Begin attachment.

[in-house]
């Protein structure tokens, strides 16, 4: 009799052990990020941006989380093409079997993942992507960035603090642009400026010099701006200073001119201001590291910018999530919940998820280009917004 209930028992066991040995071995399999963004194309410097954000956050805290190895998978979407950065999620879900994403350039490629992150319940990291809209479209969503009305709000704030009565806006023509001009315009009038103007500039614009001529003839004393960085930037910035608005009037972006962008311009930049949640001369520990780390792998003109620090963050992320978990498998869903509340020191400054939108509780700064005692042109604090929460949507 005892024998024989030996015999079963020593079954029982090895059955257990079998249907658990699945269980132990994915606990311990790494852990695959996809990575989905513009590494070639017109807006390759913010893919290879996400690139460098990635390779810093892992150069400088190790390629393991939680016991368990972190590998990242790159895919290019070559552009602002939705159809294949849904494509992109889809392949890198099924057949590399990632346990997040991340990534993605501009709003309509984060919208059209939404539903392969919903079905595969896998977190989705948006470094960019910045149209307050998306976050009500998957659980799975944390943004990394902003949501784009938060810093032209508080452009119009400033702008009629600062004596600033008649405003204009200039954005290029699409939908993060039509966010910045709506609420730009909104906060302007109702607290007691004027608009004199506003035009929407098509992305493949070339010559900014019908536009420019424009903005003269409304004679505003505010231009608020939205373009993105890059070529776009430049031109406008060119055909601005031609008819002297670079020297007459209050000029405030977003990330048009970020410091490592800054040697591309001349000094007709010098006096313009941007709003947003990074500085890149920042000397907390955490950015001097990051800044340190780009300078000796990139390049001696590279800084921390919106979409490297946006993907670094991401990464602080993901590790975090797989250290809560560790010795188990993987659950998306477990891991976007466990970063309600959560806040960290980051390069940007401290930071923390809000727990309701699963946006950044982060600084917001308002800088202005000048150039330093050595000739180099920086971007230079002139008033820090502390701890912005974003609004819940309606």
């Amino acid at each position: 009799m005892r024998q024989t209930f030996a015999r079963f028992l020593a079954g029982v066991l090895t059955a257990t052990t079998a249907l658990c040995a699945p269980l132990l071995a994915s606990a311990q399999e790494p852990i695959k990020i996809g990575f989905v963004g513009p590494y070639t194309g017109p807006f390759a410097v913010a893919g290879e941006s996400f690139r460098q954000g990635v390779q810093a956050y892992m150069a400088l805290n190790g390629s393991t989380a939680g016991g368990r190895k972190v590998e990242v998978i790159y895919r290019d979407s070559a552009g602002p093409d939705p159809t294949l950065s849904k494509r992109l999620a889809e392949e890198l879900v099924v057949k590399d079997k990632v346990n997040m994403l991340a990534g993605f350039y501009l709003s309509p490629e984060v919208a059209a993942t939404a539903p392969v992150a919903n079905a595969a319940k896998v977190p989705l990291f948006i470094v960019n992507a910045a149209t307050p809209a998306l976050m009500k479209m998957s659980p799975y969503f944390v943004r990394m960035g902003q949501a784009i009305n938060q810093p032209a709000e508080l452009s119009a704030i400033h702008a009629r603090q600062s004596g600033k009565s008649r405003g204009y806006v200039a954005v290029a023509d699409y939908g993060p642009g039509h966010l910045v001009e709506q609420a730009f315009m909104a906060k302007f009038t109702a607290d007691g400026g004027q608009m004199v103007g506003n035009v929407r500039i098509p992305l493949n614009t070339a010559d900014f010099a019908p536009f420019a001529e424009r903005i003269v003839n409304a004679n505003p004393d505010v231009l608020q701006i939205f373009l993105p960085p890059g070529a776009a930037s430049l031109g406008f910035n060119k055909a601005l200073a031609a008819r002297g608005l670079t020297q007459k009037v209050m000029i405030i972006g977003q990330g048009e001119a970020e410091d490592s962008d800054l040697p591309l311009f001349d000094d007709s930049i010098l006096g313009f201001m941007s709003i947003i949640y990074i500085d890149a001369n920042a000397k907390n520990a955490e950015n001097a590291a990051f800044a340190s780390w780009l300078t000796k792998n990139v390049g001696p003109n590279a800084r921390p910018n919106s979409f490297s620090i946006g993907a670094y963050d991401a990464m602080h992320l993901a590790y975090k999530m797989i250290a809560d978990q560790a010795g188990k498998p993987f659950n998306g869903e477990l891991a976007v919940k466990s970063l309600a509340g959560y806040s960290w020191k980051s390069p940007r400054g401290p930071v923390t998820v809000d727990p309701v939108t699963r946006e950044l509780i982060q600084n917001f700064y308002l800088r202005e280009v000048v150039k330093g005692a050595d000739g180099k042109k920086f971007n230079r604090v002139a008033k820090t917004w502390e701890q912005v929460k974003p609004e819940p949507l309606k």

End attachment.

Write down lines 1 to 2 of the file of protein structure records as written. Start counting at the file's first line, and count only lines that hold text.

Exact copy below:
[in-house]
């Protein structure tokens, strides 16, 4: 009799052990990020941006989380093409079997993942992507960035603090642009400026010099701006200073001119201001590291910018999530919940998820280009917004 209930028992066991040995071995399999963004194309410097954000956050805290190895998978979407950065999620879900994403350039490629992150319940990291809209479209969503009305709000704030009565806006023509001009315009009038103007500039614009001529003839004393960085930037910035608005009037972006962008311009930049949640001369520990780390792998003109620090963050992320978990498998869903509340020191400054939108509780700064005692042109604090929460949507 005892024998024989030996015999079963020593079954029982090895059955257990079998249907658990699945269980132990994915606990311990790494852990695959996809990575989905513009590494070639017109807006390759913010893919290879996400690139460098990635390779810093892992150069400088190790390629393991939680016991368990972190590998990242790159895919290019070559552009602002939705159809294949849904494509992109889809392949890198099924057949590399990632346990997040991340990534993605501009709003309509984060919208059209939404539903392969919903079905595969896998977190989705948006470094960019910045149209307050998306976050009500998957659980799975944390943004990394902003949501784009938060810093032209508080452009119009400033702008009629600062004596600033008649405003204009200039954005290029699409939908993060039509966010910045709506609420730009909104906060302007109702607290007691004027608009004199506003035009929407098509992305493949070339010559900014019908536009420019424009903005003269409304004679505003505010231009608020939205373009993105890059070529776009430049031109406008060119055909601005031609008819002297670079020297007459209050000029405030977003990330048009970020410091490592800054040697591309001349000094007709010098006096313009941007709003947003990074500085890149920042000397907390955490950015001097990051800044340190780009300078000796990139390049001696590279800084921390919106979409490297946006993907670094991401990464602080993901590790975090797989250290809560560790010795188990993987659950998306477990891991976007466990970063309600959560806040960290980051390069940007401290930071923390809000727990309701699963946006950044982060600084917001308002800088202005000048150039330093050595000739180099920086971007230079002139008033820090502390701890912005974003609004819940309606």